Speaker Series 2020

by Grant Elliott
The 2020 Speakers Series, a joint collaboration between Lone Pine Land Trust and Northumberland Land Trust, was held at Venture 13 in Cobourg with three speakers lined up for January, February and March.
Our January speaker was Gary Pritchard, Manager of Environment and Consultations at Cambium Indigenous Professional Services, who launched a successful start to our series. Gary focused on Aboriginal perspectives relating to conservation practices and reliance on the land and provided an excellent history of land claims within Ontario. He engaged the audience by highlighting current conservation management practices – there were so many questions we could have continued long into the evening. The event ended with Gary hosting a smudging ceremony for all who wished to participate.
Our February speaker was Verena Sesin, a PhD candidate from Trent University. Verena based her presentation on her work related to her PhD thesis, “A Balanced Approach to Chemical Control of Invasive Plants”. Verena spoke of the importance of this topic and its relevance to controlling invasive species while trying to protect native species. She outlined the balance that must exist when chemicals are used and explained that the concentration should not harm surrounding native species. Verena’s presentation was well received and prompted many questions from our audience related to protecting native and at-risk wetland plants.
Unfortunately, our March speaker event was cancelled due to Covid-19. This was to be a presentation from Tamara Segal of Hawthorn Herbals of Picton. She has agreed to be one of our speakers for 2021 and we look forward to hearing about the work that she does with plant medicine.
We look forward to our continuing joint initiative with the Northumberland Land Trust next year.

Speaker Series 2019

See Update below!
The Lone Pine Land Trust is continuing its partnership with the Northumberland Land Trust in sponsoring an annual Speakers Series. This year the Speakers Series will be held at Venture 13 at 739 D’Arcy Street Cobourg, ON. The speaker events will take place on the third Thursday of January, February, and March at 7pm.
We have a very exciting line-up of speakers.

Allie Anderson • January 17

Allie is a PhD candidate from Trent University who has been working on the James Bay Shorebird Project. Her PhD research examines flexibility in shorebird migratory strategies related to stopover diet, habitat use, departure flights, and migration.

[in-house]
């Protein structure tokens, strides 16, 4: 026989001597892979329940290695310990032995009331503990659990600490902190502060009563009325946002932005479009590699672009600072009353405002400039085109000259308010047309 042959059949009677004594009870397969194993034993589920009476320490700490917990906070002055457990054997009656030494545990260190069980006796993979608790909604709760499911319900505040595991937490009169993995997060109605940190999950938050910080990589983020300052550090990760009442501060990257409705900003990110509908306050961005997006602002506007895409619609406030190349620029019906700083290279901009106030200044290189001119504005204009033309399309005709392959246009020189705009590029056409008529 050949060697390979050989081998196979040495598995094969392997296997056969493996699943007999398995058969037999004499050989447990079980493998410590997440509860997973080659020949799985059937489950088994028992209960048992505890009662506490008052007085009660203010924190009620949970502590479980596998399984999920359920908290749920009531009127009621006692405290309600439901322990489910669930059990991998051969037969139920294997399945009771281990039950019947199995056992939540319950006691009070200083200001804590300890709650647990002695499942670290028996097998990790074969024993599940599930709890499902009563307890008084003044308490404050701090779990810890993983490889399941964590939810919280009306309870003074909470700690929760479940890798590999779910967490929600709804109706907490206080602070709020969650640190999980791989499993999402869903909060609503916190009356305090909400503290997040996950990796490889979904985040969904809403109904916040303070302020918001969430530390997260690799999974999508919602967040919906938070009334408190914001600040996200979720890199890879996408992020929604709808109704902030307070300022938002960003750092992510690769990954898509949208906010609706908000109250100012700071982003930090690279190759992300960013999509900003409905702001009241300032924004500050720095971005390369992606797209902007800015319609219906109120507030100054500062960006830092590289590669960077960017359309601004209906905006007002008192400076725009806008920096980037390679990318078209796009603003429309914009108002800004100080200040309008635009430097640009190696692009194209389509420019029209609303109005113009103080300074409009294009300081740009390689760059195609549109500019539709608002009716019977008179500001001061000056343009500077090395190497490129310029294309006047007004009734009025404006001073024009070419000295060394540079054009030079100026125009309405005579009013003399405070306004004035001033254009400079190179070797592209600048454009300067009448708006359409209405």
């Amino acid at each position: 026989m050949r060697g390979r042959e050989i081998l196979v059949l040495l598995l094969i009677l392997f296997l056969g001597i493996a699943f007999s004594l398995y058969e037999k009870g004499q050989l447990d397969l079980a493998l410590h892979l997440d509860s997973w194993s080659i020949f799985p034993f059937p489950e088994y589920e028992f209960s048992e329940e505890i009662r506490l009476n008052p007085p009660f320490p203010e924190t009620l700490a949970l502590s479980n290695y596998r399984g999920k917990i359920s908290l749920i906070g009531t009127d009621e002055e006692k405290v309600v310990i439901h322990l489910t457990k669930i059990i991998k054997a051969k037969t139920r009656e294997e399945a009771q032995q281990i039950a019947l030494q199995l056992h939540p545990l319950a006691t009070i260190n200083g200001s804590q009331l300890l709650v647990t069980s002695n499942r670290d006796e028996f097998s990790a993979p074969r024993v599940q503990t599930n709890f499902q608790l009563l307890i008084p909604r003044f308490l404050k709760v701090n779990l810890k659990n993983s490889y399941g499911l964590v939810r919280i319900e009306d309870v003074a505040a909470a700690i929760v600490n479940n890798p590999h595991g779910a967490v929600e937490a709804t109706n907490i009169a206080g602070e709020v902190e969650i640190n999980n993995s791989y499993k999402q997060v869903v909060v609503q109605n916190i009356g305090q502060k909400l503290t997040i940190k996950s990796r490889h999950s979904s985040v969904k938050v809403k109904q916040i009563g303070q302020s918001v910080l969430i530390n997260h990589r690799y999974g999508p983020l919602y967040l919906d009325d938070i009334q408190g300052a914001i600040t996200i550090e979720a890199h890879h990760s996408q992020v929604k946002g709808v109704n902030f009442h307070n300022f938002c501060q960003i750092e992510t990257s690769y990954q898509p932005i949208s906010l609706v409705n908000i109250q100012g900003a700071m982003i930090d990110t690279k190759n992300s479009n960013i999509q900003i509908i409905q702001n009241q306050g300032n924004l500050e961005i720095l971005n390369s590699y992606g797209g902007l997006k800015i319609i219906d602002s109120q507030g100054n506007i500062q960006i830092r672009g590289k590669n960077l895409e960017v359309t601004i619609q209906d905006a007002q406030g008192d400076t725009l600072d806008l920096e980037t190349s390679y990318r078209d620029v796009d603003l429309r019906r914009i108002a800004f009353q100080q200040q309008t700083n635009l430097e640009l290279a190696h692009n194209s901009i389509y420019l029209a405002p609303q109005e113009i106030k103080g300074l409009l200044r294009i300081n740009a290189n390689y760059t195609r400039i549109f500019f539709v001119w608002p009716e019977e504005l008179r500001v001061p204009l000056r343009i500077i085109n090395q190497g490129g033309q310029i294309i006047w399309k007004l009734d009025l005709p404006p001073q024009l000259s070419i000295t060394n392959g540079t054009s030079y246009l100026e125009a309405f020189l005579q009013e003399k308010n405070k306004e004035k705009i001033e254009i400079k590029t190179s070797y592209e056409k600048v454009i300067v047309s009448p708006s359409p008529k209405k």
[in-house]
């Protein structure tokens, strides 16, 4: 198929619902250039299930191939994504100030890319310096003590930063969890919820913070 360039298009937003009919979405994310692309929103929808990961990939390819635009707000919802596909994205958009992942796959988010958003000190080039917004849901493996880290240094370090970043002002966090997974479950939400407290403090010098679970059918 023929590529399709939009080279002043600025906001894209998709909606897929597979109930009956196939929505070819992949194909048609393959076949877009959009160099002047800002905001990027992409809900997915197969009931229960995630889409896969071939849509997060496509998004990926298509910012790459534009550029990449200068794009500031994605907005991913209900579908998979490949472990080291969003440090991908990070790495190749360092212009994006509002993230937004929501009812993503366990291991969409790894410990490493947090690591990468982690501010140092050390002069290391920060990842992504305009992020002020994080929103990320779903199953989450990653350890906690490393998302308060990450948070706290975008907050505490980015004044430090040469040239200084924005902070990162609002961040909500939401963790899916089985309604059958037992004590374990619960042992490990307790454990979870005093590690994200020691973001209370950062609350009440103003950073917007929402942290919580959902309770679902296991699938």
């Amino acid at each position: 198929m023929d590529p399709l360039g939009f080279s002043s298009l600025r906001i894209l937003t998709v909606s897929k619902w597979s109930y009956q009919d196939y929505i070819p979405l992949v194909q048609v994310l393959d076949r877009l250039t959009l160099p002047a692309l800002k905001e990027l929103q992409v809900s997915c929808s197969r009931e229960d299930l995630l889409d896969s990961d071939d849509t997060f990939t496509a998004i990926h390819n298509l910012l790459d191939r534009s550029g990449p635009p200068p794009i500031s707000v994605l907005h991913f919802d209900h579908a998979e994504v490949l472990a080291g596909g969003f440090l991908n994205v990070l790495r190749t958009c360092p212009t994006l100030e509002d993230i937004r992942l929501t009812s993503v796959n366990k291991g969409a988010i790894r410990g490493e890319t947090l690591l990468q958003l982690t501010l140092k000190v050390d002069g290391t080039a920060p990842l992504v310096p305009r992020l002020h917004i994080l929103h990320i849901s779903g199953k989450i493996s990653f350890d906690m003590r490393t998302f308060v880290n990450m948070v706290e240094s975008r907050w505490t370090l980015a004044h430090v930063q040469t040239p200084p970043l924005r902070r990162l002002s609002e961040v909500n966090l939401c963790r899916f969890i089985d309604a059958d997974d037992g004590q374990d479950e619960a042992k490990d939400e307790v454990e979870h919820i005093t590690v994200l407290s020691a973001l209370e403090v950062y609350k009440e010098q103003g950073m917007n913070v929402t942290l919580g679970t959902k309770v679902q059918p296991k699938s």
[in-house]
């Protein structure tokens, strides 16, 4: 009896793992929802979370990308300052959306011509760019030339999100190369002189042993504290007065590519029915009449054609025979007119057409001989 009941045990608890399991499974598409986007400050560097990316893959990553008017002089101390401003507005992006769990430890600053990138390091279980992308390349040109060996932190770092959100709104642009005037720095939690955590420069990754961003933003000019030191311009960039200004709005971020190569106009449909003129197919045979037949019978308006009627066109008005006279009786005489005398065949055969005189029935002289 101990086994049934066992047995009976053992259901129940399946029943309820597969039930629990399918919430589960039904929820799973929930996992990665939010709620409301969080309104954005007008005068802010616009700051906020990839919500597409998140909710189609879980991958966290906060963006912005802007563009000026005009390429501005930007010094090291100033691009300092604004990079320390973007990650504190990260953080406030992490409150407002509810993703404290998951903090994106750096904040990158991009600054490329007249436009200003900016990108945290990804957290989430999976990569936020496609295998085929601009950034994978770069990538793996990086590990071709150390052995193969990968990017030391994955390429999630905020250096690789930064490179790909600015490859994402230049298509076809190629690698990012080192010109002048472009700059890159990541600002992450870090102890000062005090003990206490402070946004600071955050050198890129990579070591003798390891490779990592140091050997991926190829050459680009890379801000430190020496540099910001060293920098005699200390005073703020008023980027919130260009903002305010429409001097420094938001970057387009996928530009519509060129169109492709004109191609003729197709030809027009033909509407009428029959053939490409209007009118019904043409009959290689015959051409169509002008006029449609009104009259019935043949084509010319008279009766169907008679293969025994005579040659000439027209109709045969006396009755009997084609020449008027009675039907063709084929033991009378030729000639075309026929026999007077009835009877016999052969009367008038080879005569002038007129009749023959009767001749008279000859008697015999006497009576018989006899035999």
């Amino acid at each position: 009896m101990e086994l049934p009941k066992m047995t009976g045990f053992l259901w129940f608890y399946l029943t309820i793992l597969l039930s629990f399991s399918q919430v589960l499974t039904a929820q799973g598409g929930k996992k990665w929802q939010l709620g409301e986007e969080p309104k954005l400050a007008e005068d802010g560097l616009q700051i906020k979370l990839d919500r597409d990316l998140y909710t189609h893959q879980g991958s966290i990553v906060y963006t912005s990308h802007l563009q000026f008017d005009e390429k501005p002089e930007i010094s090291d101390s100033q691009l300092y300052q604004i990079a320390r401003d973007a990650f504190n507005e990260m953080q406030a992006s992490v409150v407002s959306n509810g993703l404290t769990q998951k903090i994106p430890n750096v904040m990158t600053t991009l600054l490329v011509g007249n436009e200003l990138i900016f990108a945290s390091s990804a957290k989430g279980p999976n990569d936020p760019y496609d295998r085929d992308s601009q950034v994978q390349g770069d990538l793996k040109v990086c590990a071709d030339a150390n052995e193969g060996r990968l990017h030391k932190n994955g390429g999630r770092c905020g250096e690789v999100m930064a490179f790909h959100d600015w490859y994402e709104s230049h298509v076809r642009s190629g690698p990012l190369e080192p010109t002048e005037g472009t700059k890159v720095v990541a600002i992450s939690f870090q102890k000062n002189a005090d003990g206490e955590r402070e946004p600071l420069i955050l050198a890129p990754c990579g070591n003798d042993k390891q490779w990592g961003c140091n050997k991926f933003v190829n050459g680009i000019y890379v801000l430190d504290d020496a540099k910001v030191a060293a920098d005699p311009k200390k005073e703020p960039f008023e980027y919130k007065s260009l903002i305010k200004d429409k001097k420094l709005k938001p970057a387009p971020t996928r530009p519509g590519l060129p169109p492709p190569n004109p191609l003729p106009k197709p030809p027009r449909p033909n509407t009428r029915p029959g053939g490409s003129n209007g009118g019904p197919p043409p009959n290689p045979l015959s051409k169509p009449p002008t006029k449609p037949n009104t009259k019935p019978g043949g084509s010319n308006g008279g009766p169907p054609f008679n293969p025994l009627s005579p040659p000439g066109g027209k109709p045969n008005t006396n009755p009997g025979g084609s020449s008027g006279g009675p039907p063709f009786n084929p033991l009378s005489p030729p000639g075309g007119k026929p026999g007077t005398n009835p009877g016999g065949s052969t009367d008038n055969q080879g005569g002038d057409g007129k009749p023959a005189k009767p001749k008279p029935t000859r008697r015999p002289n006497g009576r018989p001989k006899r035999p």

Dianne Saxe, the Environmental Commissioner of Ontario • February 21

Prior to her appointment, Dianne was one of Canada’s most respected environmental lawyers. She has 40 years of unparalleled experience writing, interpreting, and litigating Ontario’s energy and environmental laws. Dianne was appointed ECO in 2015. In 2018, the government cancelled her position. Visit http://eco.on.ca for information on the Environmental Commissioner of Ontario.

Monique Aarts and John Urquhart, Blazing Star Environmental • March 21

Blazing Star Environmental has been working locally over the past year looking at natural habitats for specific species, particularly reptiles and amphibians. The focus for their project has been Durham Region and Northumberland County due to the rapid pace of growth in the area. Fortunately, a considerable amount of connected natural habitat exists in the area. This same area is an obvious data gap for reptile and amphibian species at risk (SAR). Blazing Star Environmental has teamed up with local conservation groups to find and protect any undiscovered populations of reptiles and amphibians before it is too late. They will present their findings from the past year of study in the 2 regions.

Update: A summary of this year’s speaker series

The Lone Pine Marsh Land Trust once again partnered with the Northumberland Land Trust to offer an inspiring speakers’ series in January, February and March. In order to accomodate a growing number of attendees, the talks were held at Venture 13 on Darcy St. in Cobourg.
The 2019 series was a great success. In January, Alexandra Anderson from Trent University presented her research on migration strategies of shorebirds using James Bay shoreline as a stopover site. In February, Dianne Saxe,